By Chet Yarbrough
The Last Lion: Winston Spencer Churchill, Volume 3: Defender of the Realm, 1940-1965
By William Manchester, Paul Reid
Narrated by Clive Chafer, Paul Reid
This is a surprisingly good book; surprising because it is written by a feature writer that became friends with William Manchester. Paul Reid manages, after the great author’s death, to assemble William Manchester’s prodigious collection of notes about Winston Churchill to write a highly interesting, third and last, book of “The Last Lion” series. Reid does not have the story-telling polish of Manchester but his clever assembly of Manchester’s research opens history’s door to one of the most fascinating characters of WWII’s beginning, its evolution, its finish, and its aftermath.
In the first hour, of this 53 hour and 27 minute audio book, a listener’s interest weakens but as the story of Churchill’s experience in WWII progresses, Reid begins to reveal what Manchester set the table for in his first two books about Churchill’s life. Reid pulls together disparate facts of Churchill’s experience during and after WWII that show how perfect and flawed this leader of the British Empire is in resisting German aggression and prosecuting British military strategy.
At times, Churchill could see the future; at other times, his vision was blurred by the past. Churchill clearly understood Hitler’s intent and Stalin’s post WWII ambition. Churchill opposed any effort to appease these notorious world leaders when they were at the height of their powers. In contrast, Churchill insisted on maintenance and continued hegemonic control of the British Empire, even as imperialism became déclassé, and increasingly reviled by the West.
A fine point is made of the difference between American and British perspective on WWII. Reid garners a letter from Roosevelt to Churchill, after America’s entry to the war, suggesting that India and Mahatma Gandhi’s desire for independence is tantamount to the 13 colonies revolt against King George II. In contrast to Roosevelt, Churchill suggests Great Britain is protecting India. Roosevelt, in his letter, infers Churchill is protecting the British Empire.
Churchill’s prodigious memory is exemplified by Reid’s inclusion of precisely recalled, and timely quotations, from Shakespeare, Gibbon, and Kipling, three of Churchill’s favorite writers.
Churchill is an unsurpassed and indefatigable writer and deliverer of speeches. Reid conveys Churchill’s inspirational ability with famous quotes from a number of Churchill’s perfectly paced speeches; i.e. quotes like “We shall defend our island, whatever the cost may be, we shall fight on the beaches, we shall fight on the landing grounds, we shall fight in the fields and in the streets, we shall fight in the hills; we shall never surrender.” (The only American equivalent might be Lincoln.)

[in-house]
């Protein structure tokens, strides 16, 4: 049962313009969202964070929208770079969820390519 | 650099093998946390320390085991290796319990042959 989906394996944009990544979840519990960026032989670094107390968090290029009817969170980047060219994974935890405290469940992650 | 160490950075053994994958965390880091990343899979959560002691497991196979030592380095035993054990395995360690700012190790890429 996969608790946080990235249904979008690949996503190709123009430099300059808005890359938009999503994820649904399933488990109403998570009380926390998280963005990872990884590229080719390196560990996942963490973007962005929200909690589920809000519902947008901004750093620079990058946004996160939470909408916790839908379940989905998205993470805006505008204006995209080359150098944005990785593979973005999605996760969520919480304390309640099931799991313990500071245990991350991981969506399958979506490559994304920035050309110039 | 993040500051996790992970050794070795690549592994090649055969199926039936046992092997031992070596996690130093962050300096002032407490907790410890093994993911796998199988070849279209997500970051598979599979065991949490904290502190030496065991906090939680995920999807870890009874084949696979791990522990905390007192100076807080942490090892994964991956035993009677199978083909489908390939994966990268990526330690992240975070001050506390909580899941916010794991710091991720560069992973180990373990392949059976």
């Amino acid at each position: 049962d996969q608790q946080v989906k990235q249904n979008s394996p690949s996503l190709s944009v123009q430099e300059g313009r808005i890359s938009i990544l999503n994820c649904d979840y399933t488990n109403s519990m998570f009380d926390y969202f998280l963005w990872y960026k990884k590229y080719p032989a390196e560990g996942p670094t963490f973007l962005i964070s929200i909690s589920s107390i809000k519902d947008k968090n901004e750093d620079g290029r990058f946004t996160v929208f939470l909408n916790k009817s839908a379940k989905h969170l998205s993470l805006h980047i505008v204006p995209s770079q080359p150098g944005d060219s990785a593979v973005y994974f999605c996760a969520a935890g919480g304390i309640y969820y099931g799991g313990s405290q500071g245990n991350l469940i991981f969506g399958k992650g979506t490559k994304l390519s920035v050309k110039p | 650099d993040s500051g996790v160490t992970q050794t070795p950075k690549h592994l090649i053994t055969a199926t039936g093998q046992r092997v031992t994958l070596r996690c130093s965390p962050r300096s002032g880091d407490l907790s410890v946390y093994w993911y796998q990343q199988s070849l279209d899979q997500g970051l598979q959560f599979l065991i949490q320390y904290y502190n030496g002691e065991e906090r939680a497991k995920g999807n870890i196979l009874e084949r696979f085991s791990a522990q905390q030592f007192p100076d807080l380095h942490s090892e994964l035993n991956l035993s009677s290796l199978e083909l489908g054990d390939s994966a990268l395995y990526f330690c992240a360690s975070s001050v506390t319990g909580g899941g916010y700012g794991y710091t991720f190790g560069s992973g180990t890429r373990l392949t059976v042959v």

However, Reid is no sycophant. Churchill’s failures are evident in the story of Dunkirk, Norway, North Africa, Greece, and the reckless tactical mistake made in sending a British convoy (Prince of Wales), without air support, to the United States after Pearl Harbor. Reid argues that Churchill had poor strategic military judgment but a tenacious ability to persevere in the direst military circumstance.
One is left with the abiding belief that Great Britain needed Winston Churchill to survive WWII. It seems the circumstance of war, Churchill’s incredible physical stamina, his political acumen, and his extraordinary oratorical skill were Churchill’s late-in-life source of effectiveness and fame. The politics of war perfectly fit Churchill’s experience and qualification to be Prime Minister of Great Britain.
In contrast, Reid infers Churchill’s military strategy could have lost the war. It is not that Churchill could not learn from his mistakes but the magnitude of error and the paucity of resources (soldiers and equipment) increased Great Britain’s danger of defeat with even one, let alone several, tactical military mistakes. On the other hand, mistakes or not, Great Britain’s active military opposition forestalled German victory long enough for Russia and the United States to join in an Allied command that defeated the Axis powers. One wonders if any other leader could have done a better job under the circumstances.
Churchill grew up as an elitist Tory. Though he sympathized with the plight of the poor, he firmly believed in the superiority of aristocracy. He despised labor union movements and eschewed any effort to reduce the size or control of the British Empire. Though Churchill’s jingoistic beliefs served the United Kingdom’s need in WWII, he became a relic of the past when war ended.
Paul Reid provides a balanced picture of a great man in Volume 3 of “The Last Lion”. The surrounding cast of characters, Franklin & Eleanor Roosevelt, Harry Truman, General Marshall, General MacArthur, General Eisenhower,Lord Beaverbrook, Sir Stafford Cripps, Field Marshal Archibald Wavell, Lord Mountbatten, Field Marshall Montgomery, Aneurin Bevan, Charles de Gaulle, Joseph Stalin, Adolph Hitler, German Field Marshal Erwin Rommel and many more play their parts but Reid clearly shows Churchill is the man of the hour in the “sturm und drang” of WWII.